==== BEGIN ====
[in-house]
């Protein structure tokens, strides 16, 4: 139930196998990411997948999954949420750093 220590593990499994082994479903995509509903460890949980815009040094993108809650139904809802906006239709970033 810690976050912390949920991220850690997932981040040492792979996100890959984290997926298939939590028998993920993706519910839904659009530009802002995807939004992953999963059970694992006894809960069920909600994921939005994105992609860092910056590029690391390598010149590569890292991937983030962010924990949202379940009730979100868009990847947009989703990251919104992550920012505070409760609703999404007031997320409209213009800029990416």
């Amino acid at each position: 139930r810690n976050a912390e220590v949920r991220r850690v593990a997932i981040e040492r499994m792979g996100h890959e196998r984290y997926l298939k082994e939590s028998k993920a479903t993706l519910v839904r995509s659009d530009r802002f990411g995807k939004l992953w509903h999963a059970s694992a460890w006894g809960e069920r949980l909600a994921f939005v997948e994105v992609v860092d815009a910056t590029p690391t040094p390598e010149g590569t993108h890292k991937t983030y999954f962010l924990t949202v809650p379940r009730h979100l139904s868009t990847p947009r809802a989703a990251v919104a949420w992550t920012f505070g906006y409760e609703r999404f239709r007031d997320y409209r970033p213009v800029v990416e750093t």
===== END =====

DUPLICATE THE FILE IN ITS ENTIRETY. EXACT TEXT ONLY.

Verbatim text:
[in-house]
């Protein structure tokens, strides 16, 4: 139930196998990411997948999954949420750093 220590593990499994082994479903995509509903460890949980815009040094993108809650139904809802906006239709970033 810690976050912390949920991220850690997932981040040492792979996100890959984290997926298939939590028998993920993706519910839904659009530009802002995807939004992953999963059970694992006894809960069920909600994921939005994105992609860092910056590029690391390598010149590569890292991937983030962010924990949202379940009730979100868009990847947009989703990251919104992550920012505070409760609703999404007031997320409209213009800029990416």
């Amino acid at each position: 139930r810690n976050a912390e220590v949920r991220r850690v593990a997932i981040e040492r499994m792979g996100h890959e196998r984290y997926l298939k082994e939590s028998k993920a479903t993706l519910v839904r995509s659009d530009r802002f990411g995807k939004l992953w509903h999963a059970s694992a460890w006894g809960e069920r949980l909600a994921f939005v997948e994105v992609v860092d815009a910056t590029p690391t040094p390598e010149g590569t993108h890292k991937t983030y999954f962010l924990t949202v809650p379940r009730h979100l139904s868009t990847p947009r809802a989703a990251v919104a949420w992550t920012f505070g906006y409760e609703r999404f239709r007031d997320y409209r970033p213009v800029v990416e750093t």